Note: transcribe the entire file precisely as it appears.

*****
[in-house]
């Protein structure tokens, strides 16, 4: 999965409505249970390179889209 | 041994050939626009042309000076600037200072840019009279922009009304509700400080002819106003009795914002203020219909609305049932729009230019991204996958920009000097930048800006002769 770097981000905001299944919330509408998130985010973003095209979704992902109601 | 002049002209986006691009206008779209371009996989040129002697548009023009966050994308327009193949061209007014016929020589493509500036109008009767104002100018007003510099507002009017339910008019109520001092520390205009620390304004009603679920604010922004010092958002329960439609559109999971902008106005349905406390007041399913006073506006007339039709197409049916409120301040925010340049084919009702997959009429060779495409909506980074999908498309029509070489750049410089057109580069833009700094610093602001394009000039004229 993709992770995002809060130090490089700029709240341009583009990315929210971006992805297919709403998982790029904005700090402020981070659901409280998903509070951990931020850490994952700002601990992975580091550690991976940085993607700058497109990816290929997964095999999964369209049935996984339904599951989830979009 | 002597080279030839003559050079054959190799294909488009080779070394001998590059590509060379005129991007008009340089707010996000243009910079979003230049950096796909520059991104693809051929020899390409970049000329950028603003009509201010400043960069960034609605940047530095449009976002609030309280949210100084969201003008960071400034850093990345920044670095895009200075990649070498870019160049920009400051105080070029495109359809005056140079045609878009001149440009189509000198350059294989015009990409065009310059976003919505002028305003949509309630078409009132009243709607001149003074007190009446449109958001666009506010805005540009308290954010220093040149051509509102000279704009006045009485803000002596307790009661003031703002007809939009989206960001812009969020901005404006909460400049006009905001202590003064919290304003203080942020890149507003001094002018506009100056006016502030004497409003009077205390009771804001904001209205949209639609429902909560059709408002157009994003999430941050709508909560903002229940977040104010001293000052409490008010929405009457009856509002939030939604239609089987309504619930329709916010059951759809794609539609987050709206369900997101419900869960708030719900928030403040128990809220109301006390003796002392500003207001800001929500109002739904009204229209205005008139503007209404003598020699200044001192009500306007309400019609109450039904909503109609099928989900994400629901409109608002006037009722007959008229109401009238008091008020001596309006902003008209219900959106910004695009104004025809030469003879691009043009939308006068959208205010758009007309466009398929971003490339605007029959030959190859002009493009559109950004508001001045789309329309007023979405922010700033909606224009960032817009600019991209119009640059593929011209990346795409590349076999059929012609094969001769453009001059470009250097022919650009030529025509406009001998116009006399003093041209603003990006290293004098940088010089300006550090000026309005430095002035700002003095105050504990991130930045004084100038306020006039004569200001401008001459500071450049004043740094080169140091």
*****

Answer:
[in-house]
């Protein structure tokens, strides 16, 4: 999965409505249970390179889209 | 041994050939626009042309000076600037200072840019009279922009009304509700400080002819106003009795914002203020219909609305049932729009230019991204996958920009000097930048800006002769 770097981000905001299944919330509408998130985010973003095209979704992902109601 | 002049002209986006691009206008779209371009996989040129002697548009023009966050994308327009193949061209007014016929020589493509500036109008009767104002100018007003510099507002009017339910008019109520001092520390205009620390304004009603679920604010922004010092958002329960439609559109999971902008106005349905406390007041399913006073506006007339039709197409049916409120301040925010340049084919009702997959009429060779495409909506980074999908498309029509070489750049410089057109580069833009700094610093602001394009000039004229 993709992770995002809060130090490089700029709240341009583009990315929210971006992805297919709403998982790029904005700090402020981070659901409280998903509070951990931020850490994952700002601990992975580091550690991976940085993607700058497109990816290929997964095999999964369209049935996984339904599951989830979009 | 002597080279030839003559050079054959190799294909488009080779070394001998590059590509060379005129991007008009340089707010996000243009910079979003230049950096796909520059991104693809051929020899390409970049000329950028603003009509201010400043960069960034609605940047530095449009976002609030309280949210100084969201003008960071400034850093990345920044670095895009200075990649070498870019160049920009400051105080070029495109359809005056140079045609878009001149440009189509000198350059294989015009990409065009310059976003919505002028305003949509309630078409009132009243709607001149003074007190009446449109958001666009506010805005540009308290954010220093040149051509509102000279704009006045009485803000002596307790009661003031703002007809939009989206960001812009969020901005404006909460400049006009905001202590003064919290304003203080942020890149507003001094002018506009100056006016502030004497409003009077205390009771804001904001209205949209639609429902909560059709408002157009994003999430941050709508909560903002229940977040104010001293000052409490008010929405009457009856509002939030939604239609089987309504619930329709916010059951759809794609539609987050709206369900997101419900869960708030719900928030403040128990809220109301006390003796002392500003207001800001929500109002739904009204229209205005008139503007209404003598020699200044001192009500306007309400019609109450039904909503109609099928989900994400629901409109608002006037009722007959008229109401009238008091008020001596309006902003008209219900959106910004695009104004025809030469003879691009043009939308006068959208205010758009007309466009398929971003490339605007029959030959190859002009493009559109950004508001001045789309329309007023979405922010700033909606224009960032817009600019991209119009640059593929011209990346795409590349076999059929012609094969001769453009001059470009250097022919650009030529025509406009001998116009006399003093041209603003990006290293004098940088010089300006550090000026309005430095002035700002003095105050504990991130930045004084100038306020006039004569200001401008001459500071450049004043740094080169140091």